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Lawmakers to hold veto session next week

The new Maine Legislature is sworn in, Wednesday, Dec. 7, 2022, in Augusta, Maine.
Robert F. Bukaty
The new Maine Legislature is sworn in, Wednesday, Dec. 7, 2022, in Augusta, Maine.

Lawmakers will return to Augusta next week to take up a half-dozen vetoes from Gov. Janet Mills, including one controversial gun bill.

Mills vetoed 12 bills during the two-year legislative session that ended last month. Lawmakers have already upheld the governor’s vetoes on six of those bills and will take up the remaining six when they return to the State House on May 10.

The highest-profile measure, LD 2086, would have banned "bump stocks" and other modifications that allow a semi-automatic gun to operate more like a machine gun. In her veto letter, Mills echoed concerns raised by gun owners' rights groups and sportsmen that the language was too broad and ambiguous. The bill only passed by a handful of votes in each chamber. And given the unanimous opposition from Republicans, Democratic supporters don't have the votes to overturn the veto.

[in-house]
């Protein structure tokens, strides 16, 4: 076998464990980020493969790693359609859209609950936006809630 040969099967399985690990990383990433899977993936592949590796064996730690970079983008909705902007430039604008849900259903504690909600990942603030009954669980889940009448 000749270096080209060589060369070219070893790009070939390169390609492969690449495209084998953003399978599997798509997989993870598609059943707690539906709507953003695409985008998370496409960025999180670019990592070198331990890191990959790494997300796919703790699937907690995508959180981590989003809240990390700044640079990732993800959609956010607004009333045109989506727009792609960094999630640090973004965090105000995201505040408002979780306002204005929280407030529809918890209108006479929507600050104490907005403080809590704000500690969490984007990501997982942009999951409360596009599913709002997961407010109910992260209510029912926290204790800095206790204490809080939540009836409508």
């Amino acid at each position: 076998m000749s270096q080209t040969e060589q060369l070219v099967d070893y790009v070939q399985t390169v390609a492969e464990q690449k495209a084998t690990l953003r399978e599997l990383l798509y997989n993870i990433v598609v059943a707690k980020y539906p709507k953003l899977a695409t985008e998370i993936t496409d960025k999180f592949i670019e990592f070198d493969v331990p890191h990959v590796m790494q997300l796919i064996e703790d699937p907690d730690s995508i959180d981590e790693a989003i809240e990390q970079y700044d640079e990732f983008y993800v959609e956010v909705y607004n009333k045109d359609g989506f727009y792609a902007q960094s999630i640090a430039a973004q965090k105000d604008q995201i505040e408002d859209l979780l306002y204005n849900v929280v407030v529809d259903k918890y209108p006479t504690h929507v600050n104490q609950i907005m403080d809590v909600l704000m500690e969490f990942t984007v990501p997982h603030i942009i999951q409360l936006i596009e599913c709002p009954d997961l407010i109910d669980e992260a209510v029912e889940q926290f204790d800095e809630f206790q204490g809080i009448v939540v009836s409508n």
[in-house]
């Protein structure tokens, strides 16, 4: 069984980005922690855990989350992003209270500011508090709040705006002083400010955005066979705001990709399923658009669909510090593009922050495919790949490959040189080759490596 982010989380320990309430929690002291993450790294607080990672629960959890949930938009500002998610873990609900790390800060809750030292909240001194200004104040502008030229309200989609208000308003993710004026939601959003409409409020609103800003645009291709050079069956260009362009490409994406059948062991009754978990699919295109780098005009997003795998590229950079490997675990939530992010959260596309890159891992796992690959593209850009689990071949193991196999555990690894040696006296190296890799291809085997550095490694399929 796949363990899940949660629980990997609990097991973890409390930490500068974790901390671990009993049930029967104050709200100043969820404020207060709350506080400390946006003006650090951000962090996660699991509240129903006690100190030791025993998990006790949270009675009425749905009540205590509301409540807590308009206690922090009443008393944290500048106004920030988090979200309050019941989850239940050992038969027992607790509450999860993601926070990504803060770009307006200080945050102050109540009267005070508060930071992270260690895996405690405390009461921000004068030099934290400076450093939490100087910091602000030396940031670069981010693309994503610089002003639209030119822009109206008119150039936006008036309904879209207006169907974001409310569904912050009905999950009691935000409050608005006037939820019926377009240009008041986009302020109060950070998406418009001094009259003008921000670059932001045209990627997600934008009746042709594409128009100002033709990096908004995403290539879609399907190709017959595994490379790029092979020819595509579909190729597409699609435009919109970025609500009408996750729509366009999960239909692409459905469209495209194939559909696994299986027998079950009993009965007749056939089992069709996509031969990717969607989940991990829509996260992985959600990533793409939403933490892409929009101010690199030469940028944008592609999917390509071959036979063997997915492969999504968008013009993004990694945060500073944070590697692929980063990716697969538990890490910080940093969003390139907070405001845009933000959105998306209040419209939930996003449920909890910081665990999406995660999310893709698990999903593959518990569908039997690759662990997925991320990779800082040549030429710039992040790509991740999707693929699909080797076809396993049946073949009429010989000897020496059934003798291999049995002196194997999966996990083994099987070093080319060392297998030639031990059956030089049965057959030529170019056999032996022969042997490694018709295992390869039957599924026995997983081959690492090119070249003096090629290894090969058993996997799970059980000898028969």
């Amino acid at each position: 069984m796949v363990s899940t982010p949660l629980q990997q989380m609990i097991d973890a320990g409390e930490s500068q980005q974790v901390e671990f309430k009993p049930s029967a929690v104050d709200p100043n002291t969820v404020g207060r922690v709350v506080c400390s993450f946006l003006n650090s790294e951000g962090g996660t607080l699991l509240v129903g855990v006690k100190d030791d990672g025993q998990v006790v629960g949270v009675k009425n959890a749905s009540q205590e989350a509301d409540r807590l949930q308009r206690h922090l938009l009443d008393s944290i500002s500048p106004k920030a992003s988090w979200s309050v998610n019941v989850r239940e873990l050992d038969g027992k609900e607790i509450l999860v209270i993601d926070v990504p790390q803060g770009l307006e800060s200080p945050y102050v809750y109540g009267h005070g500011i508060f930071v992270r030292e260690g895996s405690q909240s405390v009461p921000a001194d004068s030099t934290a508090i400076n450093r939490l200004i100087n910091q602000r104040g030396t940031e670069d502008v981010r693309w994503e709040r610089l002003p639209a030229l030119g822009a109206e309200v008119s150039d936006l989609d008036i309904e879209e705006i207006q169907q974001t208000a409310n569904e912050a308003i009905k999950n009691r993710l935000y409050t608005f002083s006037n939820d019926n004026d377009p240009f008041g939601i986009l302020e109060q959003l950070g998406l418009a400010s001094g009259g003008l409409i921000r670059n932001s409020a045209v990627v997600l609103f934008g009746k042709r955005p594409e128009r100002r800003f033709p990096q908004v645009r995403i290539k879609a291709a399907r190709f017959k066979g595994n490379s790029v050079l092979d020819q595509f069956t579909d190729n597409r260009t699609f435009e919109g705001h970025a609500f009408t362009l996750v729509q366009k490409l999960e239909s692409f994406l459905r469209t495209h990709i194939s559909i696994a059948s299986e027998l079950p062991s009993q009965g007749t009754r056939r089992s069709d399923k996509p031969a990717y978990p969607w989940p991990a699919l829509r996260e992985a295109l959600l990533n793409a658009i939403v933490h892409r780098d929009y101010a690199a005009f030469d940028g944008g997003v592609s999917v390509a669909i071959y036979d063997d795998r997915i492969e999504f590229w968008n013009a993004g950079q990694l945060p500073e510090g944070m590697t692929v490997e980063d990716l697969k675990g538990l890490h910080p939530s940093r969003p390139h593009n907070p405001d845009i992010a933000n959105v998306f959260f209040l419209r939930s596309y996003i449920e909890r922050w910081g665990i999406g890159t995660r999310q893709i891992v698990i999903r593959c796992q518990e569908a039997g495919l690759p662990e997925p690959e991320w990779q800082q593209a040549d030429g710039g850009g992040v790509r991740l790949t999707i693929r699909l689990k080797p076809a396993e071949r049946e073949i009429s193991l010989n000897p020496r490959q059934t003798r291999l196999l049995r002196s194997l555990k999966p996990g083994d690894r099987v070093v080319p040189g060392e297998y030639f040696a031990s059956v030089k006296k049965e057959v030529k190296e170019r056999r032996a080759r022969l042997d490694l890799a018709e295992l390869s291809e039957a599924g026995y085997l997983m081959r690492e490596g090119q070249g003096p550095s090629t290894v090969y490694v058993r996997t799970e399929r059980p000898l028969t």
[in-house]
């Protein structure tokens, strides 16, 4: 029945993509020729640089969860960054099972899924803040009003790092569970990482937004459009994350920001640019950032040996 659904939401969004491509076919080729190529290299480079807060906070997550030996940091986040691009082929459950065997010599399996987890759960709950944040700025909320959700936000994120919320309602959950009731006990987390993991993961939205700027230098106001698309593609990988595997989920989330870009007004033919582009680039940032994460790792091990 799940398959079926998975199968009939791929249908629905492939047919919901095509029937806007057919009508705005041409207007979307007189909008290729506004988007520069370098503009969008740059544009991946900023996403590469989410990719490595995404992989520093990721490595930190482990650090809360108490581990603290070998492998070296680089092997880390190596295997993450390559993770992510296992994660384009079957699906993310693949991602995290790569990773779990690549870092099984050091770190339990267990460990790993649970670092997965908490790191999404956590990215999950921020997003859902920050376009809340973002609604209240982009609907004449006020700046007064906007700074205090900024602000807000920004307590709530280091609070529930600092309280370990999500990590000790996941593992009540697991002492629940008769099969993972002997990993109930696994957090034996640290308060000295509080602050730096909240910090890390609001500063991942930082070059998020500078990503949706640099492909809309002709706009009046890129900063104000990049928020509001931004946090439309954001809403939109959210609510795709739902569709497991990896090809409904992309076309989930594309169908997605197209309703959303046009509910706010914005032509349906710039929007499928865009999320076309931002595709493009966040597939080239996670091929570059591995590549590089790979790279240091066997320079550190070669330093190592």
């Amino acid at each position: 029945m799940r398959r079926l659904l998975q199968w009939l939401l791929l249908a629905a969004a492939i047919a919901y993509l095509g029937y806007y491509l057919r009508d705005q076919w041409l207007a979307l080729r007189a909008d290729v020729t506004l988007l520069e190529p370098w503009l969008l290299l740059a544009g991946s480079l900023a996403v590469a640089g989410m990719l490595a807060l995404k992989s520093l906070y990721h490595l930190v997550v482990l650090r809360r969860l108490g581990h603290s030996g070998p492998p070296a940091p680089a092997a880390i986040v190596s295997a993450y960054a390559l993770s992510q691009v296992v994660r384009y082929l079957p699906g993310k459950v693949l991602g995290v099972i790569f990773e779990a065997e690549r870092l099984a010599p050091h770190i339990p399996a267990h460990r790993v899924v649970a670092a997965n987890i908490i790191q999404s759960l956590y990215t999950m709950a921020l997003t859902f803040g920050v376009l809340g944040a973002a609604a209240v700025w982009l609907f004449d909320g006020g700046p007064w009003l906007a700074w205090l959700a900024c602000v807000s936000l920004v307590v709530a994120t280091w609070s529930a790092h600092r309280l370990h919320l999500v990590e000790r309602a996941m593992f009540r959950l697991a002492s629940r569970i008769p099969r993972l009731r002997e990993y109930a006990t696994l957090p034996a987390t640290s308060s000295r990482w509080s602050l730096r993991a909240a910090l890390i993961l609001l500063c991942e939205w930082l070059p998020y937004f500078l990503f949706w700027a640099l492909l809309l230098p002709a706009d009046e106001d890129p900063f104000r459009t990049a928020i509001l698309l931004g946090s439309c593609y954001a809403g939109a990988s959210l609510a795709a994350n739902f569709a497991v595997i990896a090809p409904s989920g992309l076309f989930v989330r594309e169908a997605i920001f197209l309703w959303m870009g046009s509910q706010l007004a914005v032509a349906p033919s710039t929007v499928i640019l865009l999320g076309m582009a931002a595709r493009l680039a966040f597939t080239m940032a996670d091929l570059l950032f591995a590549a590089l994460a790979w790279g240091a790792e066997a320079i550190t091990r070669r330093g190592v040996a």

Mills also vetoed one of her own bills — to set a minimum hourly wage for farm workers — because of changes made during the legislative process. Mills had vetoed a different minimum wage bill for agricultural workers last year but put forward her own proposal, LD 2273, this year after convening a stakeholders' group. But in her letter, Mills criticized lawmakers for allowing farm workers to take employers to court over disputes.

She also blocked a proposal, LD 1231, to create a higher tax bracket for the wealthiest Mainers while adjusting downward the tax obligations of many lower- or middle-income Mainers.

The other vetoes that lawmakers will vote on next week deal with labor agreements for workers on clean energy projects on state-owned land (LD 373), labor relations in agricultural settings (LD 525), and the capacity and potentially toxic leachate from the state-owned Juniper Ridge Landfill (LD 2135).

It takes two-thirds votes in both chambers to overturn a gubernatorial veto, which has never happened during Mills' two terms as governor.